If someone asked you to draw your personal network, you’d probably start with your own smiling face at the center. From there, you’d likely start drawing in those you’re particularly close to (i.e. your “strong ties” or “1st degree”), with others (i.e. your “weak ties” or “2nd degree”) moving toward the outer area of the picture. Collectively, your “weak ties” form the “edges” of your network… and there is no understating their importance. In their book, “Connected”, Christakis and Fowler point to a compelling body of research data that shows how happiness, laughter, violence, smoking, and even the spread of obesity comes down to Social Network structure. Put simply, we are greatly influenced by our 2nd degree… and we greatly influence our own, even if we don’t know our weak ties that particularly well.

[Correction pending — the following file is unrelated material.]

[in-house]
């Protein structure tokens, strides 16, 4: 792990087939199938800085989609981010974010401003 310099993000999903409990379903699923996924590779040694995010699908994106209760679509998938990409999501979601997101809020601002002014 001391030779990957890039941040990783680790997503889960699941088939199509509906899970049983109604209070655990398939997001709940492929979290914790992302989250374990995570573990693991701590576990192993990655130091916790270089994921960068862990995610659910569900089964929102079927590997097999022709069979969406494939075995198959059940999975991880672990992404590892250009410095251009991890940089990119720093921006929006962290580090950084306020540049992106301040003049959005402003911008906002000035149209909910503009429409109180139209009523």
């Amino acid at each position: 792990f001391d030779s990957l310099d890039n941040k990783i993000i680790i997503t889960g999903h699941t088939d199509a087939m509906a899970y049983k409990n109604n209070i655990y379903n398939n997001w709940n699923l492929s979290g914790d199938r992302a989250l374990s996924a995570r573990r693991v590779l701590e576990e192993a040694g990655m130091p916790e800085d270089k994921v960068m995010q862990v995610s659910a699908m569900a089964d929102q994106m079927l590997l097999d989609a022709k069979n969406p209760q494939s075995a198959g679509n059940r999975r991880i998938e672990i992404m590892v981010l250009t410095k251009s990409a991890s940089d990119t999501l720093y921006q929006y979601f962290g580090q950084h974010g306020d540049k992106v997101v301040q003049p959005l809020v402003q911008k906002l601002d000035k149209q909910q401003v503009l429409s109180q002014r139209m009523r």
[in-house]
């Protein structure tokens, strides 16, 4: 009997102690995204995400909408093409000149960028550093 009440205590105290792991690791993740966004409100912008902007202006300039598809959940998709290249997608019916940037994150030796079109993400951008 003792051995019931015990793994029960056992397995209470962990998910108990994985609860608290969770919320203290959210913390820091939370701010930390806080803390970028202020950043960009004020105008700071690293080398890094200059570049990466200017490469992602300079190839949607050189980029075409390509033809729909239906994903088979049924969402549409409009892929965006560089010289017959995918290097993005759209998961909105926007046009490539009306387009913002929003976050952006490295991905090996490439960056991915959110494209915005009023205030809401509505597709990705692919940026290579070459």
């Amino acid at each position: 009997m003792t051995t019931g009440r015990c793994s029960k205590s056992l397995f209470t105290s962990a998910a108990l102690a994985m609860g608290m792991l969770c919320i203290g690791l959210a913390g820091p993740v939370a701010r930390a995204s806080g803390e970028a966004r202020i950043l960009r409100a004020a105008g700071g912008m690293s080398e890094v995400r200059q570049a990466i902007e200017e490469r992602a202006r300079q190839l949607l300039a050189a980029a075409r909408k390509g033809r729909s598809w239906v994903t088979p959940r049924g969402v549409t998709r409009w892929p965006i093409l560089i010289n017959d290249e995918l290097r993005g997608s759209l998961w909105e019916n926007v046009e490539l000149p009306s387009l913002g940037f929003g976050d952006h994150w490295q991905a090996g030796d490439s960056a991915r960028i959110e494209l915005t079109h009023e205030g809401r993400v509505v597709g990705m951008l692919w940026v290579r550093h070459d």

So, we are beginning to get a true handle on just how important the “edges” of our network are from a personal perspective. However, there must surely be other “edges” that are just as important, right? What if we looked at this same concept from an Organizational perspective? Well, I gave it a shot and here is a quick list of my initial thoughts:
1. Customers as the “edges” of the Enterprise (Case #1) — Marketing gets it. They want to sell more stuff to more people in less time for more money. An easy way to do that is to empower Customers; to empower the “edges” of the Marketing and Sales network. How? By giving Customers tools to find stuff out about you and your competition on their own. Given this new trend, it kind of changes the way we think of a “lead”, right? Jeez, if they’re contacting you for “more info” after you’ve given them everything to make their own decision, that’s no longer a “lead” – they’re a sale ready to be closed!
2. Customers as the “edges” of the Enterprise (Case #2) — Sales gets it. When Customers do their own research, they’re well educated about us and our Competition. We should be just as educated about them and not only the basics (i.e. data that Hoovers or Dunn & Bradstreet can provide), but also the tenor and pace of their conversation online. Yep, I’m describing the phenomenal growth and adoption rate of SocialCRM. ‘Nuff said.